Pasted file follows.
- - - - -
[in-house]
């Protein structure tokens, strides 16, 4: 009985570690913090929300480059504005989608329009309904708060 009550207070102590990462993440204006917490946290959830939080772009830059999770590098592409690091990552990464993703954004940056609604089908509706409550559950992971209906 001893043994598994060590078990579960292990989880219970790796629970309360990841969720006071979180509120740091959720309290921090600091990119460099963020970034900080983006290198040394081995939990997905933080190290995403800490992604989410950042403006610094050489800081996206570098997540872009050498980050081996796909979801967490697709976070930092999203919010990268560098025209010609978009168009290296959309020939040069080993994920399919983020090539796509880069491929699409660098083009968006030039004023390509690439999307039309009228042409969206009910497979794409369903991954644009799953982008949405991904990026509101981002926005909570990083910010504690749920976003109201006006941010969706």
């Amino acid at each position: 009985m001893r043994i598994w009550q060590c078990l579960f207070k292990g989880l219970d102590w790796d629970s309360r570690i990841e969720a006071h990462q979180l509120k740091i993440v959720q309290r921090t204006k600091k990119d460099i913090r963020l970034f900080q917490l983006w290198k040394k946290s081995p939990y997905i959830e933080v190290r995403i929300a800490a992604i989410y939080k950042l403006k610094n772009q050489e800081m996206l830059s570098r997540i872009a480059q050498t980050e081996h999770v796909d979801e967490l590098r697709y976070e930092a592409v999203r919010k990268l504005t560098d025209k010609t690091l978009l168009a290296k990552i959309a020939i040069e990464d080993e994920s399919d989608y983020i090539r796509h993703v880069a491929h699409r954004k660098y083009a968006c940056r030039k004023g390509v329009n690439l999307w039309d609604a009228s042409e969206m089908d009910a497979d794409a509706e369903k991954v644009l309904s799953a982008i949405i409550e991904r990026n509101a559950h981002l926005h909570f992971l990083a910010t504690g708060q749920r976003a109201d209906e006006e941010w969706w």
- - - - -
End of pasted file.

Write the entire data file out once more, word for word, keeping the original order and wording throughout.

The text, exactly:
[in-house]
């Protein structure tokens, strides 16, 4: 009985570690913090929300480059504005989608329009309904708060 009550207070102590990462993440204006917490946290959830939080772009830059999770590098592409690091990552990464993703954004940056609604089908509706409550559950992971209906 001893043994598994060590078990579960292990989880219970790796629970309360990841969720006071979180509120740091959720309290921090600091990119460099963020970034900080983006290198040394081995939990997905933080190290995403800490992604989410950042403006610094050489800081996206570098997540872009050498980050081996796909979801967490697709976070930092999203919010990268560098025209010609978009168009290296959309020939040069080993994920399919983020090539796509880069491929699409660098083009968006030039004023390509690439999307039309009228042409969206009910497979794409369903991954644009799953982008949405991904990026509101981002926005909570990083910010504690749920976003109201006006941010969706």
């Amino acid at each position: 009985m001893r043994i598994w009550q060590c078990l579960f207070k292990g989880l219970d102590w790796d629970s309360r570690i990841e969720a006071h990462q979180l509120k740091i993440v959720q309290r921090t204006k600091k990119d460099i913090r963020l970034f900080q917490l983006w290198k040394k946290s081995p939990y997905i959830e933080v190290r995403i929300a800490a992604i989410y939080k950042l403006k610094n772009q050489e800081m996206l830059s570098r997540i872009a480059q050498t980050e081996h999770v796909d979801e967490l590098r697709y976070e930092a592409v999203r919010k990268l504005t560098d025209k010609t690091l978009l168009a290296k990552i959309a020939i040069e990464d080993e994920s399919d989608y983020i090539r796509h993703v880069a491929h699409r954004k660098y083009a968006c940056r030039k004023g390509v329009n690439l999307w039309d609604a009228s042409e969206m089908d009910a497979d794409a509706e369903k991954v644009l309904s799953a982008i949405i409550e991904r990026n509101a559950h981002l926005h909570f992971l990083a910010t504690g708060q749920r976003a109201d209906e006006e941010w969706w």